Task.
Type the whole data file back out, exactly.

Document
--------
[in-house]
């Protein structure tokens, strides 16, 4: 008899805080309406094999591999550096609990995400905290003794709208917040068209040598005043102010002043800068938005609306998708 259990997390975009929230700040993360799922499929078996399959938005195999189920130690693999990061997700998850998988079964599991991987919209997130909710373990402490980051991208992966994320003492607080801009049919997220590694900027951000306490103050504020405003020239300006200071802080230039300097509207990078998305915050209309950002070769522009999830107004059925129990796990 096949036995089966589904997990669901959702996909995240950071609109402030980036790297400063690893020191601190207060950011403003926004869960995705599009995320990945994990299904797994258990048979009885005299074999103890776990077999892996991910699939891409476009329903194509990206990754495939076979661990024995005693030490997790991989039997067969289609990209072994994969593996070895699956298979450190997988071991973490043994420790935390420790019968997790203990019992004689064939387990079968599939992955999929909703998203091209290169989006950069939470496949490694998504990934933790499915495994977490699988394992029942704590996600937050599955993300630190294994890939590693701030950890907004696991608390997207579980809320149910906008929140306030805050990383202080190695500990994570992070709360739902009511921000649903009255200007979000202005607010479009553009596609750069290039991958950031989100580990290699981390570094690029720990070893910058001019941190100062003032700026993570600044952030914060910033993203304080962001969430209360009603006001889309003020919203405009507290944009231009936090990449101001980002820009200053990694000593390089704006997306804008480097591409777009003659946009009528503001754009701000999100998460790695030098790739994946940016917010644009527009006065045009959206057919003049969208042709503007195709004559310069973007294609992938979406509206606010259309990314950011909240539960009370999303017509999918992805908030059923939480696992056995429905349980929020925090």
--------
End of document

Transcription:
[in-house]
């Protein structure tokens, strides 16, 4: 008899805080309406094999591999550096609990995400905290003794709208917040068209040598005043102010002043800068938005609306998708 259990997390975009929230700040993360799922499929078996399959938005195999189920130690693999990061997700998850998988079964599991991987919209997130909710373990402490980051991208992966994320003492607080801009049919997220590694900027951000306490103050504020405003020239300006200071802080230039300097509207990078998305915050209309950002070769522009999830107004059925129990796990 096949036995089966589904997990669901959702996909995240950071609109402030980036790297400063690893020191601190207060950011403003926004869960995705599009995320990945994990299904797994258990048979009885005299074999103890776990077999892996991910699939891409476009329903194509990206990754495939076979661990024995005693030490997790991989039997067969289609990209072994994969593996070895699956298979450190997988071991973490043994420790935390420790019968997790203990019992004689064939387990079968599939992955999929909703998203091209290169989006950069939470496949490694998504990934933790499915495994977490699988394992029942704590996600937050599955993300630190294994890939590693701030950890907004696991608390997207579980809320149910906008929140306030805050990383202080190695500990994570992070709360739902009511921000649903009255200007979000202005607010479009553009596609750069290039991958950031989100580990290699981390570094690029720990070893910058001019941190100062003032700026993570600044952030914060910033993203304080962001969430209360009603006001889309003020919203405009507290944009231009936090990449101001980002820009200053990694000593390089704006997306804008480097591409777009003659946009009528503001754009701000999100998460790695030098790739994946940016917010644009527009006065045009959206057919003049969208042709503007195709004559310069973007294609992938979406509206606010259309990314950011909240539960009370999303017509999918992805908030059923939480696992056995429905349980929020925090």